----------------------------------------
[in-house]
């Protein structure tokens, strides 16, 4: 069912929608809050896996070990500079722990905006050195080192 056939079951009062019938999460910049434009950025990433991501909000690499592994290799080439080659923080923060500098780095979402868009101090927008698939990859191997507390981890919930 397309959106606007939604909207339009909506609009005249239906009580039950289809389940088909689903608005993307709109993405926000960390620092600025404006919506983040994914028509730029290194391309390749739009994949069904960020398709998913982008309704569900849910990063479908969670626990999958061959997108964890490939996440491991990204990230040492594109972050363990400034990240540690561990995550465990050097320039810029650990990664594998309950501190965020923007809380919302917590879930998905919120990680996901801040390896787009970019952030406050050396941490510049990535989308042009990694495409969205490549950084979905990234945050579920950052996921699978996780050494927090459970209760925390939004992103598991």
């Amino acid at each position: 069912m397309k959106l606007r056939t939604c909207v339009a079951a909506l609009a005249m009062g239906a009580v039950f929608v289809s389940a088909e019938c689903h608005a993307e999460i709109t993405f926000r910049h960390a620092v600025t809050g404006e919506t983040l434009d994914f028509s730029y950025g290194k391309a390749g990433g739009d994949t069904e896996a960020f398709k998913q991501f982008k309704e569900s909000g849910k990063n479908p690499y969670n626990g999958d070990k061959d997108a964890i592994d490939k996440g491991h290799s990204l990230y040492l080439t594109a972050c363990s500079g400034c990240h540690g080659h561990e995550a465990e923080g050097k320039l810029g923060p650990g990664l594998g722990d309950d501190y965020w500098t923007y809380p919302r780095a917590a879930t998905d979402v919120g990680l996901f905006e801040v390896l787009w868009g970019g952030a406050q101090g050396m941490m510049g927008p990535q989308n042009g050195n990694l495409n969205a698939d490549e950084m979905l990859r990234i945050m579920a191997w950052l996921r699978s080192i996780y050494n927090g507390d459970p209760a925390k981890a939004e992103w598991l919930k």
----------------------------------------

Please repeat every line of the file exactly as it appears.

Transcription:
[in-house]
């Protein structure tokens, strides 16, 4: 069912929608809050896996070990500079722990905006050195080192 056939079951009062019938999460910049434009950025990433991501909000690499592994290799080439080659923080923060500098780095979402868009101090927008698939990859191997507390981890919930 397309959106606007939604909207339009909506609009005249239906009580039950289809389940088909689903608005993307709109993405926000960390620092600025404006919506983040994914028509730029290194391309390749739009994949069904960020398709998913982008309704569900849910990063479908969670626990999958061959997108964890490939996440491991990204990230040492594109972050363990400034990240540690561990995550465990050097320039810029650990990664594998309950501190965020923007809380919302917590879930998905919120990680996901801040390896787009970019952030406050050396941490510049990535989308042009990694495409969205490549950084979905990234945050579920950052996921699978996780050494927090459970209760925390939004992103598991």
């Amino acid at each position: 069912m397309k959106l606007r056939t939604c909207v339009a079951a909506l609009a005249m009062g239906a009580v039950f929608v289809s389940a088909e019938c689903h608005a993307e999460i709109t993405f926000r910049h960390a620092v600025t809050g404006e919506t983040l434009d994914f028509s730029y950025g290194k391309a390749g990433g739009d994949t069904e896996a960020f398709k998913q991501f982008k309704e569900s909000g849910k990063n479908p690499y969670n626990g999958d070990k061959d997108a964890i592994d490939k996440g491991h290799s990204l990230y040492l080439t594109a972050c363990s500079g400034c990240h540690g080659h561990e995550a465990e923080g050097k320039l810029g923060p650990g990664l594998g722990d309950d501190y965020w500098t923007y809380p919302r780095a917590a879930t998905d979402v919120g990680l996901f905006e801040v390896l787009w868009g970019g952030a406050q101090g050396m941490m510049g927008p990535q989308n042009g050195n990694l495409n969205a698939d490549e950084m979905l990859r990234i945050m579920a191997w950052l996921r699978s080192i996780y050494n927090g507390d459970p209760a925390k981890a939004e992103w598991l919930k």